Our kids never fail to offer us new opportunities to help them learn something. Early on, it's walking; later, letter and numbers, reading, and games; science projects and book reports; driving and the college application process. Recently, my fresh-out-of-college, certified Gen-Y son enlisted my assistance in his search for his first "real" job. He just got his degree in electrical engineering, and I've been an accountant in the nonprofit sector for 20 years, so my help primarily consisted of advising on the process.
I've read a lot about how the work world is going to be much different for the "millennials," but Chris is getting started in a pretty traditional manner. He graduated in May, and left his college town a couple of weeks later - and didn't move back in with either of his parents, but relocated to his girlfriend's city. He had hoped to have employment locked in before he got there, but when the prospect he was pursuing fell through, he signed up with a temp agency the day after he got to town and started checking the online job-search sites for openings while carefully managing his graduation money. Resumes went out, he got some calls, interviews were held, and his first job offer came in yesterday.
To me, parenting has always been about helping your kids get the tools and the skills to be able to do "it," whatever "it" is, for themselves. And even though we'll be working in very different fields, my work and job-search history gave me experience that Chris could use. I wouldn't make contacts for him; for one thing, I don't have them (different fields, different cities), also, I'm not that interventionist; but there was plenty that I could still offer. We've discussed strategy and steps. I have proofed and revised cover letters and follow-up notes via e-mail, helped prep for interviews by going over questions and answers, and debriefed via IM and cell phone afterwards. I've sent links to useful articles and blog posts. I'm pretty sure the help I've offered was welcomed and appreciated - he hasn't necessarily said it was, but I know he would have told me if it wasn't.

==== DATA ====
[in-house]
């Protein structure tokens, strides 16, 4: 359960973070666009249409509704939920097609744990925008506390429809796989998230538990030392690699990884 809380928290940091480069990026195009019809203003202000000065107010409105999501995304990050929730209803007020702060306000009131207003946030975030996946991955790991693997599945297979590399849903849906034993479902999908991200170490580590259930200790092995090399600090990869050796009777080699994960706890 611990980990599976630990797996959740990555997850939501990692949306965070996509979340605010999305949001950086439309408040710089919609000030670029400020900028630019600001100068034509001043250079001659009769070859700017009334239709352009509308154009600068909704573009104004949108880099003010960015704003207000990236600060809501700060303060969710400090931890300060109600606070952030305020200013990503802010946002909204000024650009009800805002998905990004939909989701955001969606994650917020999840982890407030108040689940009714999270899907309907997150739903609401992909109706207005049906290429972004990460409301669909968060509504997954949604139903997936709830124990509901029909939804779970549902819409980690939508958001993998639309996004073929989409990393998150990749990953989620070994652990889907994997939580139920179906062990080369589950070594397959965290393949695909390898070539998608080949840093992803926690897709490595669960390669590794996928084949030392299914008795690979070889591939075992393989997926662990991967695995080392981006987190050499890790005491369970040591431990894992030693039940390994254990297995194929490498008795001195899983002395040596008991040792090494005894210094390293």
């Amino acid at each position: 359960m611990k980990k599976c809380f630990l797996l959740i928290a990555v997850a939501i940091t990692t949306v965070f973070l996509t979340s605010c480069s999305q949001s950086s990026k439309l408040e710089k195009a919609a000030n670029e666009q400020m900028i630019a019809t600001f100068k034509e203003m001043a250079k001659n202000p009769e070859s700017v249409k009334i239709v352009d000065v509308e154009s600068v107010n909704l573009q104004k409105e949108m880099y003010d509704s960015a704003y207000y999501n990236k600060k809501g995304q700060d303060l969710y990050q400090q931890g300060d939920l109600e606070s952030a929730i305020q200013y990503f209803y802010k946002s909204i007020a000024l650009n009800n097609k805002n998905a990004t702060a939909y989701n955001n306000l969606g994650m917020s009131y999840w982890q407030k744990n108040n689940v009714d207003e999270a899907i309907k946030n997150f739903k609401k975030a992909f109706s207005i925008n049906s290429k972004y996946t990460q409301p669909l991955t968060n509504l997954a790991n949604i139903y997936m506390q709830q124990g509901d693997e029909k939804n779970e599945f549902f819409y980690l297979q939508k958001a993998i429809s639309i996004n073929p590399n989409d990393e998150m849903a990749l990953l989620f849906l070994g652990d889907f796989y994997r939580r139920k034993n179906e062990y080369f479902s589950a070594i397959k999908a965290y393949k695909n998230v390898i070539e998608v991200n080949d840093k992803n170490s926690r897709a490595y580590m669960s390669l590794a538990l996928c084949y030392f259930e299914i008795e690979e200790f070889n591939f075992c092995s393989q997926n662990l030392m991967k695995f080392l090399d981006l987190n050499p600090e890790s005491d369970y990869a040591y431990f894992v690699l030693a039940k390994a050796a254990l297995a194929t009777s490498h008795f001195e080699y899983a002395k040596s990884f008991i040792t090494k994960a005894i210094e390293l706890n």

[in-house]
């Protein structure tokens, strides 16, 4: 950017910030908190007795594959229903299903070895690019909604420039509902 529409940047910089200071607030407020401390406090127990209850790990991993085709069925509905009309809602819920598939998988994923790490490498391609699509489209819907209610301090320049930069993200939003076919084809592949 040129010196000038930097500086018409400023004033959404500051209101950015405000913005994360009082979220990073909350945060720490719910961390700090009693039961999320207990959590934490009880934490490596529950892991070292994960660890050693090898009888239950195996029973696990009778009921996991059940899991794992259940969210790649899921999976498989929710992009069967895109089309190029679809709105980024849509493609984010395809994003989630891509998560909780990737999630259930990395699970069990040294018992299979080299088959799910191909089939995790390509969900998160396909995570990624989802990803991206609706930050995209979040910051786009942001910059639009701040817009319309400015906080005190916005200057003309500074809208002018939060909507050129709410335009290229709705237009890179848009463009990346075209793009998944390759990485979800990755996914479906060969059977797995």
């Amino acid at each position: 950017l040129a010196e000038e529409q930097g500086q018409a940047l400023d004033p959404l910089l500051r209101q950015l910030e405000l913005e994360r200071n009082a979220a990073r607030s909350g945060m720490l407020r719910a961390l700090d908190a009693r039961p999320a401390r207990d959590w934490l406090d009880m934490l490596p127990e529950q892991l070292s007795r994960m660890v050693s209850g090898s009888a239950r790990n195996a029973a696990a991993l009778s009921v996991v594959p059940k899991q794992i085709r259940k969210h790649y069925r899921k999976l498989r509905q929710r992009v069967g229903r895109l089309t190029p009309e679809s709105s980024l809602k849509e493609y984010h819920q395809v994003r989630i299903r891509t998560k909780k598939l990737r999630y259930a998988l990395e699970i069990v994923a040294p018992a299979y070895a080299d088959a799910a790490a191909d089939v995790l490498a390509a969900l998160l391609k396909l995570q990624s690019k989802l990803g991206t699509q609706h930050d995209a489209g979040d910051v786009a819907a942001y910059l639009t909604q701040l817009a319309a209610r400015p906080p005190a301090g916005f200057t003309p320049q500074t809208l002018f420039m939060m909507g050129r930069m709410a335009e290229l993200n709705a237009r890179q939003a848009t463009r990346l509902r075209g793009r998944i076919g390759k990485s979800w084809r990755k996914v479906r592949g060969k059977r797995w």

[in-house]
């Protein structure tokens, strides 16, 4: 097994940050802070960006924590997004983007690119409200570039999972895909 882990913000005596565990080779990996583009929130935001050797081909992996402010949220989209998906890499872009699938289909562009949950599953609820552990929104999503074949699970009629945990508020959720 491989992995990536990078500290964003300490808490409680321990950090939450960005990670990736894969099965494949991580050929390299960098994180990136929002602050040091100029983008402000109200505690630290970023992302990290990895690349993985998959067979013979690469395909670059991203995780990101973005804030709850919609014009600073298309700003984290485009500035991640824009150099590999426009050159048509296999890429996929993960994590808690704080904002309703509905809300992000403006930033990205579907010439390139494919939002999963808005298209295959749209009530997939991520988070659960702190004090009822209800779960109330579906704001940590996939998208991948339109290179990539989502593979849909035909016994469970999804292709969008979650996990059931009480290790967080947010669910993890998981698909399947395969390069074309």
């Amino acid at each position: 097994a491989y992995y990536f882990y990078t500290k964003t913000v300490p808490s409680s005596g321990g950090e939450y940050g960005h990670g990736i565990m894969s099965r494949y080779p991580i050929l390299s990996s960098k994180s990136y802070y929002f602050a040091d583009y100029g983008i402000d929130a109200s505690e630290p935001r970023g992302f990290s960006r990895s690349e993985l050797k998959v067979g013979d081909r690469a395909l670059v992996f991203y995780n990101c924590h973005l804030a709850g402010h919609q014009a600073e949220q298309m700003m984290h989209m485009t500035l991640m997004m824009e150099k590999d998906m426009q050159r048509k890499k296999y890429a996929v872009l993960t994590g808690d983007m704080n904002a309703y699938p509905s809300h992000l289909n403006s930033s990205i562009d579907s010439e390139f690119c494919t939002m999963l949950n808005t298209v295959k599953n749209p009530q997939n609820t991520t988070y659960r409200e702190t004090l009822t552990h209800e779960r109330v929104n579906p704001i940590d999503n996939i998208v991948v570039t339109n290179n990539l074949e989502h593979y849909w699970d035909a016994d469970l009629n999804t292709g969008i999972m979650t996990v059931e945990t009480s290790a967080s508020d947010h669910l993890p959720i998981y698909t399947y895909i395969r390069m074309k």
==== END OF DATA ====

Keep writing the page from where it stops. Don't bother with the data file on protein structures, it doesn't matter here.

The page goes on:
Once he starts the job, I'll still be there at the other end of the phone or the Google Talk window. He'll have to fight his own battles with his boss, HR, and customers - and if it comes to that, he will - but if he wants advice on steps or strategy, I'll be glad to give it, asked or not. I've been a working mom for his whole life, and I'm glad that I can share the "working" part with him now.